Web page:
A singular anomaly in the American and Italian cinemas, "Zabriskie Point", Antonioni's first and last American film, is a radical departure from the director’s previous work, a deeply imperfect film that nonetheless brilliantly highlights, both in its thematic incoherence and aesthetic indecisiveness, the still irresolvable ideological conflicts that arose on American streets, university campuses, Capitol Hill and suburban living rooms during the 1960s, that place where all the 20th centuries founding myths went to die. It was a vast critical and commercial disappoint because of its aesthetic risk taking; the protagonists of Antonioni films find themselves unable to connect with their lovers, the spaces they inhabit, or a greater set of principles upon which they can erect a reasonable way of approaching the world. These characters frequently make decisions that scream Sartrean “bad faith”, before, in the optimistic films such as "Blow Up" and "L’Eclisse", finding some sort of solace and perhaps the first stirring of MORALITY, in nature. In the less optimistic films, such as "La Notte" or "Il Deserto Rosso", the characters find no way out of the empty Eros, the self delusion and incessant neediness that defines their lonely lives. In this context, the expectant late 60s viewer of such films would find "Zabriskie Point" a great disappointment, the film being explicitly political and less interested in its characters interpersonal lives.
Others, such as the film’s star, non-actor and former political activist Mark Frechette, who clashed with Antonioni frequently in attempt to make the picture a Marxist diatribe, came to it as a polemical film that was supposed to provide easy answers to the pressing socio-political questions of the moment. In making a film that deliberately jettisoned any notion of fulfilling its audiences’ expectations, Antonioni doomed his projects commercial and critical prospects, while leaving a film that merits much greater attention than anyone, including Mr. Antonioni’s fiercest supporters, has been willing to give it.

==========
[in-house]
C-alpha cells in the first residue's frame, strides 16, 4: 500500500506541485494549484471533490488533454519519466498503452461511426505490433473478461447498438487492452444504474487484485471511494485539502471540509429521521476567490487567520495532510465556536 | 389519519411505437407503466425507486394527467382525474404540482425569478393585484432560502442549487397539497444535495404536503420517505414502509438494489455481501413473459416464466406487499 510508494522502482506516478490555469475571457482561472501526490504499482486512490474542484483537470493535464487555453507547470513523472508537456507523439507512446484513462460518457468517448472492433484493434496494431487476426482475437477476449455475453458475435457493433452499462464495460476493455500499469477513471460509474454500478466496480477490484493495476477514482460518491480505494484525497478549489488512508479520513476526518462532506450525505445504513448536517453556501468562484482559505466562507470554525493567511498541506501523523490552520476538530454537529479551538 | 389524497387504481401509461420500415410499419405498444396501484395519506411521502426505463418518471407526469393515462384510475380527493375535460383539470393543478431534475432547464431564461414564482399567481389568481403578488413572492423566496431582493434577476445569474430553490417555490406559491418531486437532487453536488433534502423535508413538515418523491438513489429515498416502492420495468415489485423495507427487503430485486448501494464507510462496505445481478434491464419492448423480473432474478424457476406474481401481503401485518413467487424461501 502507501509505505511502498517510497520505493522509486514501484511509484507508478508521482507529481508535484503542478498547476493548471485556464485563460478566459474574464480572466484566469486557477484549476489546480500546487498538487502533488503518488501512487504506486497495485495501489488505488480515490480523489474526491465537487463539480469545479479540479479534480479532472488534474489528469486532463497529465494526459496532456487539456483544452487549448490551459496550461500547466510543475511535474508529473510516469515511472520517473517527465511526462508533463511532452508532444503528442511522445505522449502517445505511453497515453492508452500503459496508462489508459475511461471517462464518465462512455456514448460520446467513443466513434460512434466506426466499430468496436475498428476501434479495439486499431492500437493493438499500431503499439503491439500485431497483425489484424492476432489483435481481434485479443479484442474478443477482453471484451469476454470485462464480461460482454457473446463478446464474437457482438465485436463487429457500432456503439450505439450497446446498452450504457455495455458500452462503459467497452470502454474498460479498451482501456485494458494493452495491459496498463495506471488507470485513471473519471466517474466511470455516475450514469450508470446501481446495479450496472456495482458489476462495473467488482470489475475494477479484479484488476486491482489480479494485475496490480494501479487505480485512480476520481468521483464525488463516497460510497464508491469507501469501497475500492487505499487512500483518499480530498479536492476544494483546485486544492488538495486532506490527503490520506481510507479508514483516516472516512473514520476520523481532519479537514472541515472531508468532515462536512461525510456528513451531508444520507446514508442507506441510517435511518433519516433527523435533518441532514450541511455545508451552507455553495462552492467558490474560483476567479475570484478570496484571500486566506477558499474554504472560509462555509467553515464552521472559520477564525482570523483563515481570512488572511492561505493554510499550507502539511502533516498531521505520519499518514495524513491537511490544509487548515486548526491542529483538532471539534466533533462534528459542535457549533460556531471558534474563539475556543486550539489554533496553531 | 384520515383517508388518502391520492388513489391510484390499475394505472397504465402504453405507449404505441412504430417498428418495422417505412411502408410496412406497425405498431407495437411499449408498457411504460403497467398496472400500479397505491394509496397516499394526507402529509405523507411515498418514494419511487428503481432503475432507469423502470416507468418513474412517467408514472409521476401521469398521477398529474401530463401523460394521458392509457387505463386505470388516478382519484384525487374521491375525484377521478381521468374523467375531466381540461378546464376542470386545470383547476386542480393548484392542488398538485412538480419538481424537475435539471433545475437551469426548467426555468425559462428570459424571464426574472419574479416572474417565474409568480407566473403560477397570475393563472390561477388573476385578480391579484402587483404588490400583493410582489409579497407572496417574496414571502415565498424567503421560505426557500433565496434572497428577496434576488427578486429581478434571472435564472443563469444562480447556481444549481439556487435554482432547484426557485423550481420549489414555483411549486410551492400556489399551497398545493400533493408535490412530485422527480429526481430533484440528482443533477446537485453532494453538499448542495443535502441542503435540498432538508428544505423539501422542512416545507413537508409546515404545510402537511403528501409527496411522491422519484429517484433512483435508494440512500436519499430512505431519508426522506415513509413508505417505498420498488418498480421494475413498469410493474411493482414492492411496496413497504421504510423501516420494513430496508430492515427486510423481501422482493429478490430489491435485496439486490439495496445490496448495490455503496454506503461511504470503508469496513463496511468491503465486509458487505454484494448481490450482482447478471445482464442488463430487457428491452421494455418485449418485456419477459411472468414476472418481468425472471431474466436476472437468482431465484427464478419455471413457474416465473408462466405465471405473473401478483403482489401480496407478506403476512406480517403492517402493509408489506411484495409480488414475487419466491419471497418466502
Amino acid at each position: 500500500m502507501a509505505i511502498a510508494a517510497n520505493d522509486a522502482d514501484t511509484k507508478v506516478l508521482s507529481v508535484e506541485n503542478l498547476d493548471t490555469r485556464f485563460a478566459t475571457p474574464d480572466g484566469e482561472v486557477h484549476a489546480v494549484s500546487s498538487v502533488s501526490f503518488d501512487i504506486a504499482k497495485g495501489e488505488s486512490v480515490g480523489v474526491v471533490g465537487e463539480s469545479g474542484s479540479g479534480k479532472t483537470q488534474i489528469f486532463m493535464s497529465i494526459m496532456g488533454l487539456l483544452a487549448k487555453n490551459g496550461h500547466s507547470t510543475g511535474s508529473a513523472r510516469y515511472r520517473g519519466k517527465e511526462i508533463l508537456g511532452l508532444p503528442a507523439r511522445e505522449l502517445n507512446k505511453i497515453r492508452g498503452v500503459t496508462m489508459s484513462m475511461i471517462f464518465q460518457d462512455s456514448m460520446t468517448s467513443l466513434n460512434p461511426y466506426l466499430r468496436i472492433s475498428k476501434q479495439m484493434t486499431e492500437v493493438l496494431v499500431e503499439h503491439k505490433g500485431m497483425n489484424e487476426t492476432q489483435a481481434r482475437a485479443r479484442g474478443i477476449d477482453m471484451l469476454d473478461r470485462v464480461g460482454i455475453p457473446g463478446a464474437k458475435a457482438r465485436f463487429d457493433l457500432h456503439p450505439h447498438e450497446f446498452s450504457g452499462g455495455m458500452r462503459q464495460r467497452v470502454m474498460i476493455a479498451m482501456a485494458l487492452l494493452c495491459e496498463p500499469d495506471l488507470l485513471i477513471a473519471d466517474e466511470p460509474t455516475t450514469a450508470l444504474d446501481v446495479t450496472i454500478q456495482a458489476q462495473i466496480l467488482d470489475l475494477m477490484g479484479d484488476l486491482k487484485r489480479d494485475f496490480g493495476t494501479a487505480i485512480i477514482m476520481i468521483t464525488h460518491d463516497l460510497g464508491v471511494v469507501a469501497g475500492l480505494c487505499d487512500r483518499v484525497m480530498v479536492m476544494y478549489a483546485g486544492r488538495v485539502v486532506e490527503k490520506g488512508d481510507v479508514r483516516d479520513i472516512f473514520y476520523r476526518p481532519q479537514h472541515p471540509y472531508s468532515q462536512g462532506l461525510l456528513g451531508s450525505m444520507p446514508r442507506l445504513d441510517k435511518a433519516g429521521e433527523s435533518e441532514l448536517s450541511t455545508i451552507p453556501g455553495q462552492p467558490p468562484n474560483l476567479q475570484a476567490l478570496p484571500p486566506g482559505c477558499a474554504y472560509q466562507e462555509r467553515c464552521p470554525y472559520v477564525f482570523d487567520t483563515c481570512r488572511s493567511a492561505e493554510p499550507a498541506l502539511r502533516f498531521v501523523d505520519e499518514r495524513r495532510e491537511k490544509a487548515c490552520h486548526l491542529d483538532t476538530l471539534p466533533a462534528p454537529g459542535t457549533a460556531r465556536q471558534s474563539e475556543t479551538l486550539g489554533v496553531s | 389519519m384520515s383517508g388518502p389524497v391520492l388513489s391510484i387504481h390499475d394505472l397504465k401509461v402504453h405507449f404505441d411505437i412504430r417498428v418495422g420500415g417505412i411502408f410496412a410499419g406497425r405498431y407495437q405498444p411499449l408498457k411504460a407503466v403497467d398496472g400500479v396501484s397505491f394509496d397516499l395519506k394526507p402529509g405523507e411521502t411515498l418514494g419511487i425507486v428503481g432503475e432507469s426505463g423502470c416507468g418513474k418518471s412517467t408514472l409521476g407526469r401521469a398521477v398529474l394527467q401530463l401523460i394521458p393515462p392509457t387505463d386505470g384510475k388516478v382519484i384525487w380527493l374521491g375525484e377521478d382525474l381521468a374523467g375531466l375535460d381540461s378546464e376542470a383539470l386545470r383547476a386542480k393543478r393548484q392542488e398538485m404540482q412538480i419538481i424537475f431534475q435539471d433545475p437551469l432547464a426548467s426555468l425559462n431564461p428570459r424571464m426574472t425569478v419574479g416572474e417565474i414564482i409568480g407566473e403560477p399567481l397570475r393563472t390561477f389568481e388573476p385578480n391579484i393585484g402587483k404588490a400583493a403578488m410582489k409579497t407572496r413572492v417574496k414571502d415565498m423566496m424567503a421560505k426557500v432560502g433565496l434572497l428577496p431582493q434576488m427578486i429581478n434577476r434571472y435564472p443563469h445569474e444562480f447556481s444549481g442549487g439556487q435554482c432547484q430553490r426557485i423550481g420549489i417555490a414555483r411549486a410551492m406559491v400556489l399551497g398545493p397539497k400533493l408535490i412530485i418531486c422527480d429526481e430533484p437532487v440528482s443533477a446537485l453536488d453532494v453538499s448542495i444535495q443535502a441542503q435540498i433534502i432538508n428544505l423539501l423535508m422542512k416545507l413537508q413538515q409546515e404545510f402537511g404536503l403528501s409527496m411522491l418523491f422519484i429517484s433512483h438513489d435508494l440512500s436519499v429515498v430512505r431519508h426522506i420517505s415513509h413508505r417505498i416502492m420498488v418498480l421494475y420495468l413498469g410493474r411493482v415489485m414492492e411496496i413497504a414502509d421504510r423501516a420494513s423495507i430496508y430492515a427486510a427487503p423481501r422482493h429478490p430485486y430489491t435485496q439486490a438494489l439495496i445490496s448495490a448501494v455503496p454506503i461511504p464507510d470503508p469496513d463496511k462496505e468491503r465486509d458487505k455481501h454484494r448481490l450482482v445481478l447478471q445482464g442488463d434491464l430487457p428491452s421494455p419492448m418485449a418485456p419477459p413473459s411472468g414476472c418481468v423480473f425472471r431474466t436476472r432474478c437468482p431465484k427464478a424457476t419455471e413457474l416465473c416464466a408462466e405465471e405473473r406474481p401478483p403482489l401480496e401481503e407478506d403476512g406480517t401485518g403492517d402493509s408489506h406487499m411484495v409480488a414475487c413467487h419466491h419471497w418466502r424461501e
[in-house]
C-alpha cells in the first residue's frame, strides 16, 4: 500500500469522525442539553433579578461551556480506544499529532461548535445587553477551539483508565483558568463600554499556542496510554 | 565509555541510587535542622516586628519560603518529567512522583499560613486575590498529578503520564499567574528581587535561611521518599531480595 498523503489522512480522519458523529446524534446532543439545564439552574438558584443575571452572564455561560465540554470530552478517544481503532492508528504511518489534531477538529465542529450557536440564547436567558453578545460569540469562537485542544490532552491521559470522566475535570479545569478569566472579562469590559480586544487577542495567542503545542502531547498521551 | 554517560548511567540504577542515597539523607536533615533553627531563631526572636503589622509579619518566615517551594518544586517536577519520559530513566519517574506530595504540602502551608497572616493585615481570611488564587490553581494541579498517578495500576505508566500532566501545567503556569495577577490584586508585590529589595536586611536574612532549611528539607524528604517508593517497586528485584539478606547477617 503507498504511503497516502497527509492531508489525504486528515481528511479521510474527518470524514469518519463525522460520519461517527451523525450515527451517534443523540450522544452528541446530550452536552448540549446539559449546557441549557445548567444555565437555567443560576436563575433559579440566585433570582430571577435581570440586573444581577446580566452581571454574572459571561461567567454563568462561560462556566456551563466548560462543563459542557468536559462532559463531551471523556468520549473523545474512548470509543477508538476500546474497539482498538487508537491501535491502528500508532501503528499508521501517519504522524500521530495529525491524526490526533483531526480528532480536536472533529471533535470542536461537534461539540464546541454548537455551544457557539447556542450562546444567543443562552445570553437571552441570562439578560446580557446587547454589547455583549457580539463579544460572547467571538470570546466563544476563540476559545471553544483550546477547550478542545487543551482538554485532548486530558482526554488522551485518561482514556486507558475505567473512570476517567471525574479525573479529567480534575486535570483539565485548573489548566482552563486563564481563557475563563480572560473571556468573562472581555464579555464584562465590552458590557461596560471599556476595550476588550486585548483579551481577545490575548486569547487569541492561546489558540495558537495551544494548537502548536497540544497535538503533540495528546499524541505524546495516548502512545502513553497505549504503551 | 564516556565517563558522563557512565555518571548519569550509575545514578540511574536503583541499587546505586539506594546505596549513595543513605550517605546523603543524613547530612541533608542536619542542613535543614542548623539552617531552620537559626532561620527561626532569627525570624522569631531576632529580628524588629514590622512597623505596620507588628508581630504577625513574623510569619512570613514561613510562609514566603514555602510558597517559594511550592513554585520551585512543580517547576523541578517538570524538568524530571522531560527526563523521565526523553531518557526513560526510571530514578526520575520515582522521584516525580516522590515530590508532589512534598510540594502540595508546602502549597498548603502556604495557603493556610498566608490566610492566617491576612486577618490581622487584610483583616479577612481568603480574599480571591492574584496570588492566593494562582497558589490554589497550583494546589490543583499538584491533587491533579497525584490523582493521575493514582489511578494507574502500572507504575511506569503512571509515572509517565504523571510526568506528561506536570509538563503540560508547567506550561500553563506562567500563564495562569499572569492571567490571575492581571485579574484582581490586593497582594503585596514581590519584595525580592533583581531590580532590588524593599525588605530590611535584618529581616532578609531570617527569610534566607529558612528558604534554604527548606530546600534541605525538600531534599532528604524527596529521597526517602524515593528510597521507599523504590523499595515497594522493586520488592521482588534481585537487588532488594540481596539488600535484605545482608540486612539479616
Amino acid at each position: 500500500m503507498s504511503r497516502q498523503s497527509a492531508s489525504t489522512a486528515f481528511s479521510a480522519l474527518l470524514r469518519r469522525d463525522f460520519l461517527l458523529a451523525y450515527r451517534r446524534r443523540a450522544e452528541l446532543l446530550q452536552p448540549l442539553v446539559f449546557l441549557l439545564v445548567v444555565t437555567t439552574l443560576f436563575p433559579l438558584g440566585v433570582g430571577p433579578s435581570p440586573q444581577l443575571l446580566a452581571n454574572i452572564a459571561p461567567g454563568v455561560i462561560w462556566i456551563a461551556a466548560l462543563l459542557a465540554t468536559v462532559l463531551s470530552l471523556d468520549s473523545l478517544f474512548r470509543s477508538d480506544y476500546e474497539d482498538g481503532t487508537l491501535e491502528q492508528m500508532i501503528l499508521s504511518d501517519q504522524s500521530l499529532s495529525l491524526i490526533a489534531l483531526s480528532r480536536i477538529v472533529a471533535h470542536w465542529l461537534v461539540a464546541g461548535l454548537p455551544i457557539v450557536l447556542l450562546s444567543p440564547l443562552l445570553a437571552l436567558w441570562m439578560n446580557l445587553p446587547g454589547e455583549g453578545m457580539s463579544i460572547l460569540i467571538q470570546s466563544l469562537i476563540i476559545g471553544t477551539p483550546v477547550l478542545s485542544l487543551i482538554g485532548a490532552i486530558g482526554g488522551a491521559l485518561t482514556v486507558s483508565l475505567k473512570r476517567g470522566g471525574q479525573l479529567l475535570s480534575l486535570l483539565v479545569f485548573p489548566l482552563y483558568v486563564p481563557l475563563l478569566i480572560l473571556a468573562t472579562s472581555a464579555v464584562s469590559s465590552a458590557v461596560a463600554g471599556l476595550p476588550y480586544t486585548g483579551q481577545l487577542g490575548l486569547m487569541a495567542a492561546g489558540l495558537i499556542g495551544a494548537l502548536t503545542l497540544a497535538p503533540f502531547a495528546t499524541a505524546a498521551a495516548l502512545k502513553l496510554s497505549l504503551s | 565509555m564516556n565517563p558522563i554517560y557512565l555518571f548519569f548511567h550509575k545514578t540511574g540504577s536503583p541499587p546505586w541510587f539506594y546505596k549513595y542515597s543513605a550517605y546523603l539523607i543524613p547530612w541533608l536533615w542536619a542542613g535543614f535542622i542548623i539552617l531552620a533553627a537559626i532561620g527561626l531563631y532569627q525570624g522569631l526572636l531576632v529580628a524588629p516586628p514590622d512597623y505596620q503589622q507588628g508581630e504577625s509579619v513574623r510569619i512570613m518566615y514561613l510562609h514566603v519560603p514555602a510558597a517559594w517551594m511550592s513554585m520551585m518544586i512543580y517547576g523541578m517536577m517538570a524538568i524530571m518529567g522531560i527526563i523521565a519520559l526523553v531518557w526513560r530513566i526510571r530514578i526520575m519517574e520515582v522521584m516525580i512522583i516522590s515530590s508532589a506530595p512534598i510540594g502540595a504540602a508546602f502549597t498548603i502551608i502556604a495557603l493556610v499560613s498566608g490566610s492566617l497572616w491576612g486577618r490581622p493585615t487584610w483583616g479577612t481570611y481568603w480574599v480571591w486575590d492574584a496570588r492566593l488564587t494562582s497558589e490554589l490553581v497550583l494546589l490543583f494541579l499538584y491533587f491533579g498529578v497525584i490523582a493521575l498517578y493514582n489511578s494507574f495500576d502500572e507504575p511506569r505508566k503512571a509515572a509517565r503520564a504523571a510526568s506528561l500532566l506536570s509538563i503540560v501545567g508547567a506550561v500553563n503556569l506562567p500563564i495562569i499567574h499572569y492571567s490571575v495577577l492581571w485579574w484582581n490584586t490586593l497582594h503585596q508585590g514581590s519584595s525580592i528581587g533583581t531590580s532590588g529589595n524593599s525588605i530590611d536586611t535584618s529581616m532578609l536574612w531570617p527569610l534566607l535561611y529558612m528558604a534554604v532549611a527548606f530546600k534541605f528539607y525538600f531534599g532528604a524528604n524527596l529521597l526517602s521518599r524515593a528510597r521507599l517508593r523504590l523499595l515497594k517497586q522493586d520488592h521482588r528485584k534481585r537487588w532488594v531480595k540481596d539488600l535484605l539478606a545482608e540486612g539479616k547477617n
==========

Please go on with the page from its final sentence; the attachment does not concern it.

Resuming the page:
Zabriskie Point is ostensibly about the highly ambiguous road toward liberative struggle. Its climax, one in which Daria Halprin’s character appears to blow up a beautiful cliff bound home, one in which her boss and his partners are discussing their plans for developing the area, before the curtain is pulled back and we understand that she has only imagined the destruction, is both a self-reflexive nod to the crassness of American popular cinema and an earnest indictment of its culture. Mrs. Halprin gets back in her car and drives off into the sunset mourning an ephemeral cause that she never truly grasped, much like almost every baby boomer I know. Yet in witnessing the bomb’s destruction, the burned clothing racks and floating loafs of Wonder Bread, a bizarre and intoxicating fantasy, not altogether more fantastic and ungrounded in reality as the countless empty discussions of liberative struggle that takes place in the film, Antonioni is starring right back at his audience with a rather cynical gaze.